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January 9, 2013 3:31 pm
Bottom-fishing is a dicey pursuit. Still, late last year, some investors decided that Peugeot – ranking 495th for 2012 performance in the Bloomberg European 500 – was worth a punt. The French carmaker’s wrecked share price rose 45 per cent in five weeks to early January. But it dipped initially on Wednesday when the group revealed a 9 per cent fall in assembled vehicle sales last year, with a 15 per cent drop in Europe only partially offset by growth elsewhere. Admittedly, this was no worse than the market expected. Moreover, Peugeot’s forecast for further European market contraction of 3-5 per cent in 2013 was a tad less gloomy than some recent predictions. But 2012’s sales figures were still a sharp reminder of the long, long road stretching ahead.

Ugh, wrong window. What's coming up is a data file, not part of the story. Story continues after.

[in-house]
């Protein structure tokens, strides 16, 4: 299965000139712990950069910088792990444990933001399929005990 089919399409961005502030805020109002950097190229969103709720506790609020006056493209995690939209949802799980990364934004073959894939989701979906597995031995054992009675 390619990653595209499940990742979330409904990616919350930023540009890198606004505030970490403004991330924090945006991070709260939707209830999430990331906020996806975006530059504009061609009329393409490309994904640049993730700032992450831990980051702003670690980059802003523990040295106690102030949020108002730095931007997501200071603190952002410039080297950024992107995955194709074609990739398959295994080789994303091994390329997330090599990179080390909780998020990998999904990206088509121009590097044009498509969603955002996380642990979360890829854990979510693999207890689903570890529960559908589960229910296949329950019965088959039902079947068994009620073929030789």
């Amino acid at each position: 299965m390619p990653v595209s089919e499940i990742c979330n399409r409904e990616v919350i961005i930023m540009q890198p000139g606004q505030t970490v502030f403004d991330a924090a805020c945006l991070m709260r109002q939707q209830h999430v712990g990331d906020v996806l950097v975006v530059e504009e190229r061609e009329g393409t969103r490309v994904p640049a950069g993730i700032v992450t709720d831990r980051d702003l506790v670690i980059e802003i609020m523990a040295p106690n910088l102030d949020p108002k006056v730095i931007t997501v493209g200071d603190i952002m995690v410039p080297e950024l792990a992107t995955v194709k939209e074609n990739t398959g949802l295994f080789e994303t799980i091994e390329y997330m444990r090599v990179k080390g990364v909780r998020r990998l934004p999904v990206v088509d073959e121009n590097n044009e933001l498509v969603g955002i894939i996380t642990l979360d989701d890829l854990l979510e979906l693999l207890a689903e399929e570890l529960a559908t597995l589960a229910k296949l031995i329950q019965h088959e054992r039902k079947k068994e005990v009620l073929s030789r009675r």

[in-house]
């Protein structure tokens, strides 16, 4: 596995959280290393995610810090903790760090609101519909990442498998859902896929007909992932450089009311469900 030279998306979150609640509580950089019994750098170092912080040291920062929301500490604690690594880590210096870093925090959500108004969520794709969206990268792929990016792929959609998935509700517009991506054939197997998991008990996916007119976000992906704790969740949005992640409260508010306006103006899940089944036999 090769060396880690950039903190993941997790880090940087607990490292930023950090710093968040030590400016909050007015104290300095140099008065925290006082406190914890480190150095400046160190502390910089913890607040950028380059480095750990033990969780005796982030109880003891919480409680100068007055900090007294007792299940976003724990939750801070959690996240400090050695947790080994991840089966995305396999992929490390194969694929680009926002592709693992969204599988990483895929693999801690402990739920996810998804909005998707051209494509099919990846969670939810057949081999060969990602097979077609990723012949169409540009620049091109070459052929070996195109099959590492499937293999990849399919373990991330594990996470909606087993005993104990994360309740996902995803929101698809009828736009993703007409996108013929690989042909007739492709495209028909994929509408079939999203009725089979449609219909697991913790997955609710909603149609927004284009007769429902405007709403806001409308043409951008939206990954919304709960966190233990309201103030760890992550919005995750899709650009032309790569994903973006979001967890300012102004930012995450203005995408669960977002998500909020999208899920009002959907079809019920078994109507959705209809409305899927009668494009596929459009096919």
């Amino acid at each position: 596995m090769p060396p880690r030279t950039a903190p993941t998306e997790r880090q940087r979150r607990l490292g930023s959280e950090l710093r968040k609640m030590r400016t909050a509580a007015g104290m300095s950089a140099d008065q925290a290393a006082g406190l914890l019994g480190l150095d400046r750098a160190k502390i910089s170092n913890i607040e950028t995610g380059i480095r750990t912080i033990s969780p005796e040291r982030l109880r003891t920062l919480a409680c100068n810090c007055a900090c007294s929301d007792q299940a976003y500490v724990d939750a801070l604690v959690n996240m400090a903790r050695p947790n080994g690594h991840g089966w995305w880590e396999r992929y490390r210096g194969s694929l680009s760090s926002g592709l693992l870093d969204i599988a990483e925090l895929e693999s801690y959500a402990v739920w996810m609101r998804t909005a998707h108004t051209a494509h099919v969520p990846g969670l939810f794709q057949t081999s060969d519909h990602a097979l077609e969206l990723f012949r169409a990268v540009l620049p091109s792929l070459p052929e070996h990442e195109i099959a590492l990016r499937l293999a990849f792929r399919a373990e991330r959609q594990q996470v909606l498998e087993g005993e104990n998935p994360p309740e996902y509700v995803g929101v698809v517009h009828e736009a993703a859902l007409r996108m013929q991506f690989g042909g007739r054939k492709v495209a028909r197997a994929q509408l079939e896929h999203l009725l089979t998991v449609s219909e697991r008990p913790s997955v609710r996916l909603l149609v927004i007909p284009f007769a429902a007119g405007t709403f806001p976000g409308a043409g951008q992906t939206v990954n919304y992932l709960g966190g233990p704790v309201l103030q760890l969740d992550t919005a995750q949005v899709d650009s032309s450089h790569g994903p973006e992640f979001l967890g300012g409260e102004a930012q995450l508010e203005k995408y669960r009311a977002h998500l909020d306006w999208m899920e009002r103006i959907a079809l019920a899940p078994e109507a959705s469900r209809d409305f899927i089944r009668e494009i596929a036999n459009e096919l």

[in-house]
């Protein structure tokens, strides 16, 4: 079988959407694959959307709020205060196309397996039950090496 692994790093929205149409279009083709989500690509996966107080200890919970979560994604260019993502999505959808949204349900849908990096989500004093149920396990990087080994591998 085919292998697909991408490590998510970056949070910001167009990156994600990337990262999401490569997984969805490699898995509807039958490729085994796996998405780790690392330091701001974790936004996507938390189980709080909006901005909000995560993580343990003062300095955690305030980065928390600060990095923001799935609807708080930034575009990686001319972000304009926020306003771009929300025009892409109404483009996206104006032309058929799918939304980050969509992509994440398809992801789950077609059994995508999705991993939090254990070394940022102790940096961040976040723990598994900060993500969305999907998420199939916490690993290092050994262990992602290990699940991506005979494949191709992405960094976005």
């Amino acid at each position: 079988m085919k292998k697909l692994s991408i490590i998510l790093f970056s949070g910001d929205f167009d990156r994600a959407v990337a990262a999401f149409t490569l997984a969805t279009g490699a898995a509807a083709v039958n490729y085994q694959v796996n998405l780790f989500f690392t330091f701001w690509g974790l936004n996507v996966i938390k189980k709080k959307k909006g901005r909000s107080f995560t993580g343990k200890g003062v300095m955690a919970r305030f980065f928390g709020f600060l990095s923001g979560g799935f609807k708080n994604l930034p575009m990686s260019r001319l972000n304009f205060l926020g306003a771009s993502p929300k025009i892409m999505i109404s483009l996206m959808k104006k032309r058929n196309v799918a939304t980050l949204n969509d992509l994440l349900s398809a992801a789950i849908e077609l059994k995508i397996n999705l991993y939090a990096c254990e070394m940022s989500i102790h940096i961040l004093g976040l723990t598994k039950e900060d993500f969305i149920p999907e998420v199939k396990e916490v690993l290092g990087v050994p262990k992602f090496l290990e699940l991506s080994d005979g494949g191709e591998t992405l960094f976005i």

Peugeot’s key challenge is to manage strains on its balance sheet long enough to allow the benefits of cost-cutting, and eventual European demand recovery, to kick in. The auto operating losses were €660m in 2012’s first half; in spite of substantial cost savings, the dismal European environment suggests they could be similar in the second. Company guidance is for net debt in the industrial business to end 2012 at about €3bn, 50 per cent higher than the group’s market capitalisation. Cash burn in 2012 may have topped €200m a month. This year lower capital expenditures will help, and operating losses will, hopefully, edge down. Even so, a targeted halving of the cash burn may be ambitious: consensus forecasts suggest net debt could top €4bn by the end of 2013.
There are some positives: models are being renewed at a respectable rate, Latin American problems are receding and the approval process for the government-backed Banque PSA refinancing seems on track. Nevertheless, an end-2014 target date for break-even operational free cash flow looks a long way off. Even bottom-fishers don’t need to rush.
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